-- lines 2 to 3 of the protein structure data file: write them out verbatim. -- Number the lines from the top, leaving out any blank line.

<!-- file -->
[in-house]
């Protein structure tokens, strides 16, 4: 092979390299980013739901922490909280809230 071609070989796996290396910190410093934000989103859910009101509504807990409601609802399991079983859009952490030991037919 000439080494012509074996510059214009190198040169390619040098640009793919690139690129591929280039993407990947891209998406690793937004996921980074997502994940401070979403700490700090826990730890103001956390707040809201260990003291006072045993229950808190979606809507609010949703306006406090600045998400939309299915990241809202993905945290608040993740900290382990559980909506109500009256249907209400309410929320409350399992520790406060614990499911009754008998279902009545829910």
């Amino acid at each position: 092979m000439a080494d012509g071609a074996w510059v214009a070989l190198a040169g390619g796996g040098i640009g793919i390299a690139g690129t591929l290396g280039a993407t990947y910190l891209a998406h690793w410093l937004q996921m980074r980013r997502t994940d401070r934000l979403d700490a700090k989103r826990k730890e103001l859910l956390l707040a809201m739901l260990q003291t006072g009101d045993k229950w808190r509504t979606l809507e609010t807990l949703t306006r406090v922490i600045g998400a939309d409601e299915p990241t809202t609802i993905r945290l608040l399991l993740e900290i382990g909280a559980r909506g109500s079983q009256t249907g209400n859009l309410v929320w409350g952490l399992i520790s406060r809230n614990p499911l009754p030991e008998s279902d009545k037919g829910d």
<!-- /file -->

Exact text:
């Protein structure tokens, strides 16, 4: 092979390299980013739901922490909280809230 071609070989796996290396910190410093934000989103859910009101509504807990409601609802399991079983859009952490030991037919 000439080494012509074996510059214009190198040169390619040098640009793919690139690129591929280039993407990947891209998406690793937004996921980074997502994940401070979403700490700090826990730890103001956390707040809201260990003291006072045993229950808190979606809507609010949703306006406090600045998400939309299915990241809202993905945290608040993740900290382990559980909506109500009256249907209400309410929320409350399992520790406060614990499911009754008998279902009545829910």
């Amino acid at each position: 092979m000439a080494d012509g071609a074996w510059v214009a070989l190198a040169g390619g796996g040098i640009g793919i390299a690139g690129t591929l290396g280039a993407t990947y910190l891209a998406h690793w410093l937004q996921m980074r980013r997502t994940d401070r934000l979403d700490a700090k989103r826990k730890e103001l859910l956390l707040a809201m739901l260990q003291t006072g009101d045993k229950w808190r509504t979606l809507e609010t807990l949703t306006r406090v922490i600045g998400a939309d409601e299915p990241t809202t609802i993905r945290l608040l399991l993740e900290i382990g909280a559980r909506g109500s079983q009256t249907g209400n859009l309410v929320w409350g952490l399992i520790s406060r809230n614990p499911l009754p030991e008998s279902d009545k037919g829910d």